Apple demonstrated impressive business shrewdness with the iPhone X. The lineup's popularity was falling, as users weren't feeling convinced for an upgrade. As more than half of the company's revenue is dependant on the iPhone, Cupertino needed to take action and take it fast.
Therefore, it proceeded to launch the iPhone X, dividing its September smartphone portfolio neatly into two halves. The $1000 iPhone X did well at improving ASP, ensuring that Apple made more by selling less. Now, this trend will continue in 2018, if UBS' Steven Milunovich is correct. Take a look below for more details.
70% Of Users Will Pay $700 Or More For The iPhone This Year As Apple's ASP Hike Solidifies; 6.1" LCD iPhone Will Cost Either $700 Or $750 Claims UBS Securities
We've got a detailed analysis from UBS, which lays down a lot of details for Apple's future iPhone pricing. If you expected Cupertino to go easy on users this time, you're wrong. The starting price for this year's gadgets will be $700 at a bare minimum, or as Apple would put it, $699. The company's all about money now folks, as investors' financial concerns look to milk the iPhone cow while it's able to stand on its own.
Which, might not be for long. Maturing hardware and tough competition have ensured that Apple's dominance isn't what it used to be. Therefore, it is now forced to turn its focus on cheap Average Sales Price tricks to satiate investor hunger and keep the title of the 'world's most valuable company'.
According to Milunovich, there are two possible pricing models to expect for this year's smartphone lineup. Apple is rumored to launch three devices, two with OLED displays and a third with a 6.1" LCD panel. Current supply chain sentiment suggests that it will hedge most of its 2018 iPhone bets on the LCD device. This will be priced at either $700 or $750 according to today's report. Apple's ASP for the iPhone hit an all-time high this quarter, at $796.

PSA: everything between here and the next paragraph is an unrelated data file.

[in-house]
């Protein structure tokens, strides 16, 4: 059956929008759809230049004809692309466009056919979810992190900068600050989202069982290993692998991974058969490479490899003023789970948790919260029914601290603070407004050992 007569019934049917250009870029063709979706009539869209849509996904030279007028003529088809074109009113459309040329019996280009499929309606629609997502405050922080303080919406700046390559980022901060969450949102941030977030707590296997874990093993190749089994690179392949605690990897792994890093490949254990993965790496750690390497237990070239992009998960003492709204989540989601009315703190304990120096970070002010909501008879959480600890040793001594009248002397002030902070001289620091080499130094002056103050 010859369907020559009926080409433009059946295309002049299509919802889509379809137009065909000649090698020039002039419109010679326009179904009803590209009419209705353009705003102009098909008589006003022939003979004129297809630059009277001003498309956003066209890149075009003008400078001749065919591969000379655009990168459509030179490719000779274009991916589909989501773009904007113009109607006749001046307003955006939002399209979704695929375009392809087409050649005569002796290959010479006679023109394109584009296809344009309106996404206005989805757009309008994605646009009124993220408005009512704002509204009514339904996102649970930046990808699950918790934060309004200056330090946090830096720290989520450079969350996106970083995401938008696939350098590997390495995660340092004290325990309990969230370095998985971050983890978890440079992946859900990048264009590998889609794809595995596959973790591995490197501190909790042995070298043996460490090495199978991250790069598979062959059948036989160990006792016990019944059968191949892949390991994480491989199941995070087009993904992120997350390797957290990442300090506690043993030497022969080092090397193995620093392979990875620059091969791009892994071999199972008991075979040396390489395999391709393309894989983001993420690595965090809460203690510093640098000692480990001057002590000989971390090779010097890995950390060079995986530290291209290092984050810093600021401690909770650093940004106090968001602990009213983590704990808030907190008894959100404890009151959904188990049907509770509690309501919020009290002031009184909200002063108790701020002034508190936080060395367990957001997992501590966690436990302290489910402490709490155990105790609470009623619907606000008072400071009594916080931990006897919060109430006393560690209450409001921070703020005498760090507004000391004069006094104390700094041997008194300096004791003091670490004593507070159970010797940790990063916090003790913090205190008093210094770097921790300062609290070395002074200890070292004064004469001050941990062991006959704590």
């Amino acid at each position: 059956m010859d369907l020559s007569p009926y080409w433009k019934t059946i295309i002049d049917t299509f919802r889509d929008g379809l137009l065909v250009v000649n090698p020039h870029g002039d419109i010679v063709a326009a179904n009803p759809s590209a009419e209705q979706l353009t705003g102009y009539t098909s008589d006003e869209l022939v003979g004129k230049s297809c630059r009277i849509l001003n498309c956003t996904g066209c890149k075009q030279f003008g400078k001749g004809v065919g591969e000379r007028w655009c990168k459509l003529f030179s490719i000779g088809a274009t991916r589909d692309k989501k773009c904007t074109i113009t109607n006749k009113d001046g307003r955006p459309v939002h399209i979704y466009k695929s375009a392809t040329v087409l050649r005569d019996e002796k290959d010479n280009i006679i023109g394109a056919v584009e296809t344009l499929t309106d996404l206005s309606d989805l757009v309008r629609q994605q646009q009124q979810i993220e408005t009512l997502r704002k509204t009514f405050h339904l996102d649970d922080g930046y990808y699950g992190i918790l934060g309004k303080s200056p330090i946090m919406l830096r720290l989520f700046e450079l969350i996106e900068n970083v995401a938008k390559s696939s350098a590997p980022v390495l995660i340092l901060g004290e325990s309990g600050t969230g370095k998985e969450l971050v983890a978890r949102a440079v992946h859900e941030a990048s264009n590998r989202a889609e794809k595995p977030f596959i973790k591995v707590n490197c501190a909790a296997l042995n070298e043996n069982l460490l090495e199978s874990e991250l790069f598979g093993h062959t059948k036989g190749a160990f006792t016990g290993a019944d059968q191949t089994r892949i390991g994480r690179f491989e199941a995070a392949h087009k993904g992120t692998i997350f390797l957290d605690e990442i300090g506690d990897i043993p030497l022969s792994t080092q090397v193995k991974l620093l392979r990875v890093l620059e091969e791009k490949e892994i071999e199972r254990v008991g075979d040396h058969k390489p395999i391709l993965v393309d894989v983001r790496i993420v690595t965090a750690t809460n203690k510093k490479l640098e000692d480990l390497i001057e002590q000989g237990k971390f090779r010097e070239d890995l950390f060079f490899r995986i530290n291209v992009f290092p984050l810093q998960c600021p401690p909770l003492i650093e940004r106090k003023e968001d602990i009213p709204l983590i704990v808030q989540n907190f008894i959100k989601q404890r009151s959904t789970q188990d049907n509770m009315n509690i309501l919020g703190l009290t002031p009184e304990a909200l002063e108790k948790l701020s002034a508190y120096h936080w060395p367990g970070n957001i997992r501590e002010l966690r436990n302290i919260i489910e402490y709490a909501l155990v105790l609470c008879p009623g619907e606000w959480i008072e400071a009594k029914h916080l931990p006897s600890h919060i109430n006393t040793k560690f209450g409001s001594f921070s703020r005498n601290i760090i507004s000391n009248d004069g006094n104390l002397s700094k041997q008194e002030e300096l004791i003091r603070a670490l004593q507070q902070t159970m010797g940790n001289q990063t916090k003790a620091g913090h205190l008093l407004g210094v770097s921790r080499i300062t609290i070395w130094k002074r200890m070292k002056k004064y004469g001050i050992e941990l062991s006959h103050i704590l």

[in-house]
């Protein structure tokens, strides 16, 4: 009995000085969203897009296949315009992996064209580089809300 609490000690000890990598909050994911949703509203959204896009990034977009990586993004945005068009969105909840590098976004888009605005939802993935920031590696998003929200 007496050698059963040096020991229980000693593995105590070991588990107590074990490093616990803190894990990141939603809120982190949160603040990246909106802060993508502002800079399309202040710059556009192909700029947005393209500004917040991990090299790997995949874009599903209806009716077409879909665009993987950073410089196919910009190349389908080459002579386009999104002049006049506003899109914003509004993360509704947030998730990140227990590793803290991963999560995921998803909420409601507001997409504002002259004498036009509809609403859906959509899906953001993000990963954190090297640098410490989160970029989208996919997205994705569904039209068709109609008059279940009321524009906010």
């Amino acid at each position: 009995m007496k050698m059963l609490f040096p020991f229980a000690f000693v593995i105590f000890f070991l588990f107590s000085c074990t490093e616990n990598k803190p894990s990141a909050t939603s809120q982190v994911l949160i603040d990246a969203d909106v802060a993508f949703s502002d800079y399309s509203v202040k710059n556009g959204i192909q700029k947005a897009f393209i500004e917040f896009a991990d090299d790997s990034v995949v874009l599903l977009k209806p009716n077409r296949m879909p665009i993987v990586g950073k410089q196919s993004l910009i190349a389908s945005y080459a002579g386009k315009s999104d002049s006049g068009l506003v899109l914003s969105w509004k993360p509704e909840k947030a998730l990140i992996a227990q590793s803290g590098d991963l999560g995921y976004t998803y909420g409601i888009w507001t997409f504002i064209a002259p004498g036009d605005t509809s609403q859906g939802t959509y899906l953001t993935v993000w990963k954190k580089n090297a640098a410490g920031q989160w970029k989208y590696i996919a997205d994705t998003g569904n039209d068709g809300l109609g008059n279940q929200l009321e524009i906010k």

Now, the company will look towards stabilizing this gain. Suggested price points for the two iPhone X successors reveal $900 or $999 for the iPhone XS and $,1049 or $1,099 for the iPhone XS Plus. Looks like decreased market interest in the iPhone X hasn't taught Apple anything this year. Either it's this lack of understanding or UBS has got a lot of details wrong today.
Looking at Apple and Samsung's vested interests for OLEDs to perform well, we're inclined to believe the former. Milunovich also highlights his take on Apple's current smartphone strategy. According to the analyst, Apple will, "Cascade top-of-the-line features down the price curve (screen size, camera, etc), Move premium customers up the price curve with moderately higher prices, and establish higher price bands based on new features while tapping into lower-end markets with older devices."
It's all business folks. While Steve Jobs' was famous for his relentless profit focused device, he had the charm to back it up. For Tim Cook, it's all about appeasing investors and keeping the ship stable. Unless Apple launches its custom processors for the Mac. Then, we'll have more to talk about. Thoughts? Let us know what you think in the comments section below and stay tuned. We'll keep you updated on the latest.
News Source: Apple Insider